Further reflection again suggest that the basic dynamic advanced by Chow and refined by Bowman can be found in all sorts of martial arts stories in addition to those that find their way onto the big screen. After all, the southern Chinese martial arts are practically united in their claims to be descended from the survivors of the Shaolin Temple. What is this narrative except an extended meditation on the challenges of institutional transmission in a time of national crisis? In fact, audiences are likely to identify these events as a “crisis” precisely because they imperil the many social and lineage relationships that define the current social order.
The promise of a new institution, one that retains the essence of the primitive and the sanctity of social responsibility while adapting itself to the challenges of the new era, is likely to be immensely popular. This will be the case whether the story is displayed on the big screen or ritually enacted in southern China’s martial arts training halls. Indeed, the most successful stories are those that enchant daily activities with a new layer of meaning.
This is precisely what we see in the Ng Moy/Yim Wing Chun dyad. Unlike the Abbot Jee Shim, Ng Moy does not attempt to rebuild the Shaolin Temple or to resurrect the past. Instead she draws on natural (dare I say primitive) sources of inspiration to uncover that true nature of Yin (feminine) power in the martial arts. Just as Chow predicts, White Crane Mountain is full of both wild animals (cranes and wild cats) as well as people (bandits and virgin girls) who symbolically demonstrate the central concepts of her combat system.
Of course Douglas Wile, in his discussion of the evolution of Taijiquan has already noted that such narratives play directly into the evolving discourse surrounding western imperialism, the nature of Chinese culture and possible strategies of resistance. The fact that the basic institutions of Wing Chun are also structured around voluntary association (the students that teachers choose to accept) rather than closed family lineages (made triply impossible given the destruction of the temple, Ng Moy’s celibate status, and Yim Wing Chun’s lack of children) all serve to signal the creation of new institutional strategies to embody primordial identities.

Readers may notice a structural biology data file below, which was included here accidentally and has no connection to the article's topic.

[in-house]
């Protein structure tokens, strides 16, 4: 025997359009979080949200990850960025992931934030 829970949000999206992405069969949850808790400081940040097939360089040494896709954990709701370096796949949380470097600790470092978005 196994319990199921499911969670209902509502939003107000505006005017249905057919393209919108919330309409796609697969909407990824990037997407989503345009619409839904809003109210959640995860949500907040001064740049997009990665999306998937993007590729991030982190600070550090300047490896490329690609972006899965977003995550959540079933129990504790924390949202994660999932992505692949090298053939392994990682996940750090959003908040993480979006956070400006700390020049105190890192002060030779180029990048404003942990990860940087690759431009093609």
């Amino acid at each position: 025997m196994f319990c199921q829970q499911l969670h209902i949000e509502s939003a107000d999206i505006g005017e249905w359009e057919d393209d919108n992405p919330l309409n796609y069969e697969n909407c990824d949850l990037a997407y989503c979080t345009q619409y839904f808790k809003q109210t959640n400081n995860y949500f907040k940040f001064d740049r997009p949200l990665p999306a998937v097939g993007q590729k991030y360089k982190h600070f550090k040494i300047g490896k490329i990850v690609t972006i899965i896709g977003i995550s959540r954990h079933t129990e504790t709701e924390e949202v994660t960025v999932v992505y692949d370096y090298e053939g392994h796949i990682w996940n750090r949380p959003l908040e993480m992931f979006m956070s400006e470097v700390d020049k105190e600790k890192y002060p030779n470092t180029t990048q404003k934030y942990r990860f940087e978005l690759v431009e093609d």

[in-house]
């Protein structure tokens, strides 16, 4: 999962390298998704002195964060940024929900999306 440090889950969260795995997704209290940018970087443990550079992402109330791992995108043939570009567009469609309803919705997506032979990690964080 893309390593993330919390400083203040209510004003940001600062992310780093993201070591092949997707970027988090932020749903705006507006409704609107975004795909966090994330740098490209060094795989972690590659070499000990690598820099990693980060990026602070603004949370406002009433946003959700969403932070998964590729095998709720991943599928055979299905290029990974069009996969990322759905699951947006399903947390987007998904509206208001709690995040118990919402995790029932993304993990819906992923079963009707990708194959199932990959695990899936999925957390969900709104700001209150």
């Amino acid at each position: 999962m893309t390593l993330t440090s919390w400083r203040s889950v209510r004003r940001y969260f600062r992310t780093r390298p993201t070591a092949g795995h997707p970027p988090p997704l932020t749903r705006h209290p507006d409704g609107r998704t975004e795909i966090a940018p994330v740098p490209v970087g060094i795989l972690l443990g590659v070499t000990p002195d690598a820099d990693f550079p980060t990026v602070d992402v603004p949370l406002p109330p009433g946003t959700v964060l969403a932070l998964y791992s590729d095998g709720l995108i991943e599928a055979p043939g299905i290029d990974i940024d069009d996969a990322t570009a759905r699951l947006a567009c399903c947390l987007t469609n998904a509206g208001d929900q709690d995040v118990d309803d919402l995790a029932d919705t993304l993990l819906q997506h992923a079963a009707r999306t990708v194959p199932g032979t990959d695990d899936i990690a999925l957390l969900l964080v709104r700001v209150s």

The preceding essay has attempted to accomplish two things. First, it has introduced Rey Chow’s concept of “Primitive Passion” as a powerful analytical tool for making sense of some of the most common trends in Chinese martial arts folklore. The tendency of these stories to turn their backs on the nuances of history in favor of what at first appears to be self-Orientalizing mythmaking can be seen as an attempt to engage in a set of conversations about identity, modernity and the transmission of social values that is only possible when stories that have abstracted away from particular events to enter a more “universal” realm of meaning.